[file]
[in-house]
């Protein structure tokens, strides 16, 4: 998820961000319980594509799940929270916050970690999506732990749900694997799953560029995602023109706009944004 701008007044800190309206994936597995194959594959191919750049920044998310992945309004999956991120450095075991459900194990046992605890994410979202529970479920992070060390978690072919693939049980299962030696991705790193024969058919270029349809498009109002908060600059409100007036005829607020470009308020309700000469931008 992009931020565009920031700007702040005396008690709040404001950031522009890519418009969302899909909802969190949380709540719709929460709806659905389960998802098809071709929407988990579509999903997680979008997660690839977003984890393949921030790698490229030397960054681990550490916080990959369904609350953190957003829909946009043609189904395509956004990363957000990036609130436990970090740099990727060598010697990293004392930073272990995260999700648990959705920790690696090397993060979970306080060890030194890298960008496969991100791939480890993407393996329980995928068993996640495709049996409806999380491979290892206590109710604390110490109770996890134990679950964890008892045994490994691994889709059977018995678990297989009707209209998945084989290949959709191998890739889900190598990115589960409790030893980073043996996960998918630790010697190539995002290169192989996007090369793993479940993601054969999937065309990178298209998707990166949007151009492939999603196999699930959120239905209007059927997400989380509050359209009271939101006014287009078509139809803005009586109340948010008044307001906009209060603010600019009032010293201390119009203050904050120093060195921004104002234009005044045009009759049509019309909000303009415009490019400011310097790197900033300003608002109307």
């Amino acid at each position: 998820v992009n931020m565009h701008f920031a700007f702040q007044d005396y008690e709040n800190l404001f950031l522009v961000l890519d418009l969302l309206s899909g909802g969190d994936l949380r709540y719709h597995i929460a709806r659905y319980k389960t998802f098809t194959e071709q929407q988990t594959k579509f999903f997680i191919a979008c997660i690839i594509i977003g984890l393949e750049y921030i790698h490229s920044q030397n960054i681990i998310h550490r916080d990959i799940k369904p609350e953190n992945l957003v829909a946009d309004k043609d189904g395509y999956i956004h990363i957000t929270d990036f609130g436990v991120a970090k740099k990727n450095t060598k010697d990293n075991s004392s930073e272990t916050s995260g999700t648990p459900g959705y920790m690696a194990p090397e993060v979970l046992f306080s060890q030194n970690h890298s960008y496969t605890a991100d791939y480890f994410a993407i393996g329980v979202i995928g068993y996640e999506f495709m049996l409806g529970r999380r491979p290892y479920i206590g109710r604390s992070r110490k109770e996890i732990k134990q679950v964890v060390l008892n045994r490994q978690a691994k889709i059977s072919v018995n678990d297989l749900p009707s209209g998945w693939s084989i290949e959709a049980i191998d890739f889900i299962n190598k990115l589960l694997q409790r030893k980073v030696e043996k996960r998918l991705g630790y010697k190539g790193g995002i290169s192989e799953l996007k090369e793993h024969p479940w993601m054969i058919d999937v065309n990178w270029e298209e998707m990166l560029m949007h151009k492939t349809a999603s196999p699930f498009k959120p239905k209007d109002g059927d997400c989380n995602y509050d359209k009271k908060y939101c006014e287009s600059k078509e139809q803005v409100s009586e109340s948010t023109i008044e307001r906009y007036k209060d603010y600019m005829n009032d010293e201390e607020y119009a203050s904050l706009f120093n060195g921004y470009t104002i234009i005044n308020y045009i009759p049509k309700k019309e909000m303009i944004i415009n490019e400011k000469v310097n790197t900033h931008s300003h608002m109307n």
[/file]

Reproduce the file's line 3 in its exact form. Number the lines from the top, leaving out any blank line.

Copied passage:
């Amino acid at each position: 998820v992009n931020m565009h701008f920031a700007f702040q007044d005396y008690e709040n800190l404001f950031l522009v961000l890519d418009l969302l309206s899909g909802g969190d994936l949380r709540y719709h597995i929460a709806r659905y319980k389960t998802f098809t194959e071709q929407q988990t594959k579509f999903f997680i191919a979008c997660i690839i594509i977003g984890l393949e750049y921030i790698h490229s920044q030397n960054i681990i998310h550490r916080d990959i799940k369904p609350e953190n992945l957003v829909a946009d309004k043609d189904g395509y999956i956004h990363i957000t929270d990036f609130g436990v991120a970090k740099k990727n450095t060598k010697d990293n075991s004392s930073e272990t916050s995260g999700t648990p459900g959705y920790m690696a194990p090397e993060v979970l046992f306080s060890q030194n970690h890298s960008y496969t605890a991100d791939y480890f994410a993407i393996g329980v979202i995928g068993y996640e999506f495709m049996l409806g529970r999380r491979p290892y479920i206590g109710r604390s992070r110490k109770e996890i732990k134990q679950v964890v060390l008892n045994r490994q978690a691994k889709i059977s072919v018995n678990d297989l749900p009707s209209g998945w693939s084989i290949e959709a049980i191998d890739f889900i299962n190598k990115l589960l694997q409790r030893k980073v030696e043996k996960r998918l991705g630790y010697k190539g790193g995002i290169s192989e799953l996007k090369e793993h024969p479940w993601m054969i058919d999937v065309n990178w270029e298209e998707m990166l560029m949007h151009k492939t349809a999603s196999p699930f498009k959120p239905k209007d109002g059927d997400c989380n995602y509050d359209k009271k908060y939101c006014e287009s600059k078509e139809q803005v409100s009586e109340s948010t023109i008044e307001r906009y007036k209060d603010y600019m005829n009032d010293e201390e607020y119009a203050s904050l706009f120093n060195g921004y470009t104002i234009i005044n308020y045009i009759p049509k309700k019309e909000m303009i944004i415009n490019e400011k000469v310097n790197t900033h931008s300003h608002m109307n």